conducted in laboratory settings, this researcher found no scientific research about

whether or not a specific color can effect a patient's recovery process. A natural

research setting, within the interior of a hospital unit, provides a unique challenge to learn

about the relationship between people and the physical environment. It is believed that

color will express the way we feel by either raising or lowering our spirits (Ladd-

Franklin, 1973). Based on the beliefs of color researchers, this study tested whether or

not color had a positive impact recovery and that orange, considered a universal healer,

had a greater impact than green or purple.

This research aims to provide the interior design profession as well as the medical

profession with a source of knowledge that will provide evidence about the physical

environment's impact on patient well-being. It is hoped that this study will demonstrate

that a designer's personal preference for a particular color should have little to do with

the selection of colors in hospitals. Instead, colors should be chosen based upon their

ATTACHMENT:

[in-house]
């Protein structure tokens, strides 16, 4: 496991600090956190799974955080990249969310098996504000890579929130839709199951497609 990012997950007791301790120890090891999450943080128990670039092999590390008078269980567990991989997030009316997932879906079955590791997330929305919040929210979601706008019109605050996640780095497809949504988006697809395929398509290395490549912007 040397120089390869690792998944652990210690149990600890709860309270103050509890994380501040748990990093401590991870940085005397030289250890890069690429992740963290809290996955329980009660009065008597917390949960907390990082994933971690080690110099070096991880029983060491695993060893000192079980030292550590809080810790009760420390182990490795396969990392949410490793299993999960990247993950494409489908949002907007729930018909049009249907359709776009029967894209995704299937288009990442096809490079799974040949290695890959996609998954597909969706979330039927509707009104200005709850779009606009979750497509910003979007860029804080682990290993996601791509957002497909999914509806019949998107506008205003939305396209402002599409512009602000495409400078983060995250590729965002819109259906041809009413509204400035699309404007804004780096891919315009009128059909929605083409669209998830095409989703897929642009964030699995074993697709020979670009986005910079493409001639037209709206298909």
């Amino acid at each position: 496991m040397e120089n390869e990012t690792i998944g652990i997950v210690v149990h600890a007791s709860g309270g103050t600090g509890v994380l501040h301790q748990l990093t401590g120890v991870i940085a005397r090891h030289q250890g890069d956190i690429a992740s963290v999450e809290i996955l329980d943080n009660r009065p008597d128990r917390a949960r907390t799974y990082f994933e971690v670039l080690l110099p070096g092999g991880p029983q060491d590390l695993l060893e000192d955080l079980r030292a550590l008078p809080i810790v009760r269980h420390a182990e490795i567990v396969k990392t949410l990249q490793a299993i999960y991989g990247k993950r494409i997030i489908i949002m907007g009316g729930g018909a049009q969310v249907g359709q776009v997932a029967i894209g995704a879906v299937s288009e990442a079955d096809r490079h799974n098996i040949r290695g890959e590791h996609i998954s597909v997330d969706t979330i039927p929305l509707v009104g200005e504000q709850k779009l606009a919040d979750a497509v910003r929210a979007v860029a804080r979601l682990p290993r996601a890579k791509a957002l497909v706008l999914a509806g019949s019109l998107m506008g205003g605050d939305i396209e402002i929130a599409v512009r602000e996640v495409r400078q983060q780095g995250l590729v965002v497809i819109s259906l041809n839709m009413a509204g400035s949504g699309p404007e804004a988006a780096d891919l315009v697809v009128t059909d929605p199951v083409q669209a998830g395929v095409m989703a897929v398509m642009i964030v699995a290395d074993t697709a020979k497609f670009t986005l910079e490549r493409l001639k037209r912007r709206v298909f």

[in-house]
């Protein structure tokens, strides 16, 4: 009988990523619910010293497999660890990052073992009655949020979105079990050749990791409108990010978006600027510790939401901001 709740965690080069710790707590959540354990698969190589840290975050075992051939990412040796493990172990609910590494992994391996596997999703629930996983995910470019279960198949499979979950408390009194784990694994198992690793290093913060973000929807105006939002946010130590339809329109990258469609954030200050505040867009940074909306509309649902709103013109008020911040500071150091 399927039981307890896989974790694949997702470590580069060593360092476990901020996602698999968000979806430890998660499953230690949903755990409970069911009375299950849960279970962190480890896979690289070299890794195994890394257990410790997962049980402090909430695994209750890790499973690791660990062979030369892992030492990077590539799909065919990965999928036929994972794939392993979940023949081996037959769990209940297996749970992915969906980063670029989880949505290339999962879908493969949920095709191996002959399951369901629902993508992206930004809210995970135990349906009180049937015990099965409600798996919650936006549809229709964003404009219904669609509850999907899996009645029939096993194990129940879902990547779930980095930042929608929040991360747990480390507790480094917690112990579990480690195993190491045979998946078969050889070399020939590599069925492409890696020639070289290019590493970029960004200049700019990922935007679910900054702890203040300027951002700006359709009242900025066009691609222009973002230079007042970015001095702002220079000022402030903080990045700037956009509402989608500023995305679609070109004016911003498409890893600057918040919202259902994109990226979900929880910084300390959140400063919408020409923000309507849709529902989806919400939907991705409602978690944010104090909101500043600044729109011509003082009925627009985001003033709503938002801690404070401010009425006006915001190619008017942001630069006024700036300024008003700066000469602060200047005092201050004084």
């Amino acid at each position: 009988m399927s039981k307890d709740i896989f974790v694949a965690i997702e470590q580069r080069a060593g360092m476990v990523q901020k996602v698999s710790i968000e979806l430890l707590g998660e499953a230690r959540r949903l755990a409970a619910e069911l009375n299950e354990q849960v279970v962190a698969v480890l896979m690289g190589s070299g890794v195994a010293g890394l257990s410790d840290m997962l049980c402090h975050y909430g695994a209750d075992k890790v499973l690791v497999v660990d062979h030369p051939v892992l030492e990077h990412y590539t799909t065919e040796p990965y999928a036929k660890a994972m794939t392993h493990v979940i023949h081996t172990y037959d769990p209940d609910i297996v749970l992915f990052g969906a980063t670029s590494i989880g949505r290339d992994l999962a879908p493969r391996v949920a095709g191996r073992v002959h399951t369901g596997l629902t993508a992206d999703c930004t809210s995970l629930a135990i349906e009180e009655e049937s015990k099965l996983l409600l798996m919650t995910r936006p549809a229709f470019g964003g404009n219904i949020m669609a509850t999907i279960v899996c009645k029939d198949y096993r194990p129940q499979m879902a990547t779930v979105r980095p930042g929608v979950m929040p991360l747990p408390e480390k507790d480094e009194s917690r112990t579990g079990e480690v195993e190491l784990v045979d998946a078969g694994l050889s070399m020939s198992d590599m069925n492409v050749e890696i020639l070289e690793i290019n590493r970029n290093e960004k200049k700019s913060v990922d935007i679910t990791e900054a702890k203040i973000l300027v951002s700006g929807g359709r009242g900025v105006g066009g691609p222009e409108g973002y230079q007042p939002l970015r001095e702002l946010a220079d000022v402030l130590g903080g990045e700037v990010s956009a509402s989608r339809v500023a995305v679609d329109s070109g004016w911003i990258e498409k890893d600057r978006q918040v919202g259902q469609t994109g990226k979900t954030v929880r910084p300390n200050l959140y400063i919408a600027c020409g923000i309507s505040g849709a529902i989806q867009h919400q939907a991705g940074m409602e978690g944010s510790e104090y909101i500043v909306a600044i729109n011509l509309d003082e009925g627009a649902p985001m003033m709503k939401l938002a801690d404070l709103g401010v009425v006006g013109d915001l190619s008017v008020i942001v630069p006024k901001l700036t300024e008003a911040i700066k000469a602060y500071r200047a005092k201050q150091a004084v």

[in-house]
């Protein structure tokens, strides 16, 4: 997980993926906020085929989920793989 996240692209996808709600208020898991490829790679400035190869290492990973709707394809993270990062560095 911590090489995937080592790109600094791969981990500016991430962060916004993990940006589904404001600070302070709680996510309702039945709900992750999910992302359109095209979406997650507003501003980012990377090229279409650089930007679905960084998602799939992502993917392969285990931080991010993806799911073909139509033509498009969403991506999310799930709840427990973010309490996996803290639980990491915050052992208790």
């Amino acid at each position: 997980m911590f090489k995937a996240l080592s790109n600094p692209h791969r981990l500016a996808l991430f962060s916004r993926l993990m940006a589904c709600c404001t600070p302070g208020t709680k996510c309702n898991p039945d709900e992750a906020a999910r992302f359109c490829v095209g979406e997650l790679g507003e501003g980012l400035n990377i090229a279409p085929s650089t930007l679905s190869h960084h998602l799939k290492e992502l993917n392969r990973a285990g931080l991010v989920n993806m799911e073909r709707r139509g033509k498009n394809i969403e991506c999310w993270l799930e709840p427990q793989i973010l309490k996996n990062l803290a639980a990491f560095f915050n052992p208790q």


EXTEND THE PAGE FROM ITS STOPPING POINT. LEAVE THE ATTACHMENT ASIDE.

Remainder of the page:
ability to aid in the patients' recovery process.

Significance

Environmental factors have a tremendous impact on the behaviors that occur within

particular building settings. Beginning in the 1960's, designers began to believe that, "If

a man can manipulate his surroundings to improve his physical well-being, they

reasoned, he can manipulate it to foster desired behavior and to eliminate negative

responses" (Chaney, 1973:61). This concept plays a large role in the design of hospital

facilities. Under normal situations, when people feel uncomfortable with their physical

environment, they can solve the problem by simply leaving or adapting the environment

(Malkin, 1992). Unfortunately, this is not the case in healthcare facilities. Patients are









held captive in their environments and have no control over leaving or changing the

environment, and this condition places an incredible responsibility on designers (Malkin,